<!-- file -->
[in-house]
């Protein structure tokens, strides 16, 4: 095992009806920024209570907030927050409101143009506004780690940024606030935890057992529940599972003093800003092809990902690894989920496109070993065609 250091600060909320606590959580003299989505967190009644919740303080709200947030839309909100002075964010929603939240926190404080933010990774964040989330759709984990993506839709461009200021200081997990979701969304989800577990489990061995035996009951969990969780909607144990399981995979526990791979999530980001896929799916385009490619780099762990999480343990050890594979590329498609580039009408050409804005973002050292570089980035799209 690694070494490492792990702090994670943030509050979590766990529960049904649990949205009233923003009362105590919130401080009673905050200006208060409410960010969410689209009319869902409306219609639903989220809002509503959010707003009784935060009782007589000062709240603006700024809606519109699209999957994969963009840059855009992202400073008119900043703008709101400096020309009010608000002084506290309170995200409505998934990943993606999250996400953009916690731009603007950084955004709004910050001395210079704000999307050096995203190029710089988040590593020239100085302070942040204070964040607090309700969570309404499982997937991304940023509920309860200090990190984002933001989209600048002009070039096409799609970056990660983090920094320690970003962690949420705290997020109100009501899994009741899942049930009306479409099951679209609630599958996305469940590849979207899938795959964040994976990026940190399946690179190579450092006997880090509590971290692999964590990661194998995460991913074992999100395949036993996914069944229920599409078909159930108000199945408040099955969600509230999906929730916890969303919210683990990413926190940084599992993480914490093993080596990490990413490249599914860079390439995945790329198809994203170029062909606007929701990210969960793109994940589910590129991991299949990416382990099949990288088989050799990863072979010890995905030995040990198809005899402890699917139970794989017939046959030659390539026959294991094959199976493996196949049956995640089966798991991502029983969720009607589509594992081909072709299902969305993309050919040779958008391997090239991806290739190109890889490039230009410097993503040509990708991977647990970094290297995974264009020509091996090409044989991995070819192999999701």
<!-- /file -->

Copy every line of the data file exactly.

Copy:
[in-house]
């Protein structure tokens, strides 16, 4: 095992009806920024209570907030927050409101143009506004780690940024606030935890057992529940599972003093800003092809990902690894989920496109070993065609 250091600060909320606590959580003299989505967190009644919740303080709200947030839309909100002075964010929603939240926190404080933010990774964040989330759709984990993506839709461009200021200081997990979701969304989800577990489990061995035996009951969990969780909607144990399981995979526990791979999530980001896929799916385009490619780099762990999480343990050890594979590329498609580039009408050409804005973002050292570089980035799209 690694070494490492792990702090994670943030509050979590766990529960049904649990949205009233923003009362105590919130401080009673905050200006208060409410960010969410689209009319869902409306219609639903989220809002509503959010707003009784935060009782007589000062709240603006700024809606519109699209999957994969963009840059855009992202400073008119900043703008709101400096020309009010608000002084506290309170995200409505998934990943993606999250996400953009916690731009603007950084955004709004910050001395210079704000999307050096995203190029710089988040590593020239100085302070942040204070964040607090309700969570309404499982997937991304940023509920309860200090990190984002933001989209600048002009070039096409799609970056990660983090920094320690970003962690949420705290997020109100009501899994009741899942049930009306479409099951679209609630599958996305469940590849979207899938795959964040994976990026940190399946690179190579450092006997880090509590971290692999964590990661194998995460991913074992999100395949036993996914069944229920599409078909159930108000199945408040099955969600509230999906929730916890969303919210683990990413926190940084599992993480914490093993080596990490990413490249599914860079390439995945790329198809994203170029062909606007929701990210969960793109994940589910590129991991299949990416382990099949990288088989050799990863072979010890995905030995040990198809005899402890699917139970794989017939046959030659390539026959294991094959199976493996196949049956995640089966798991991502029983969720009607589509594992081909072709299902969305993309050919040779958008391997090239991806290739190109890889490039230009410097993503040509990708991977647990970094290297995974264009020509091996090409044989991995070819192999999701």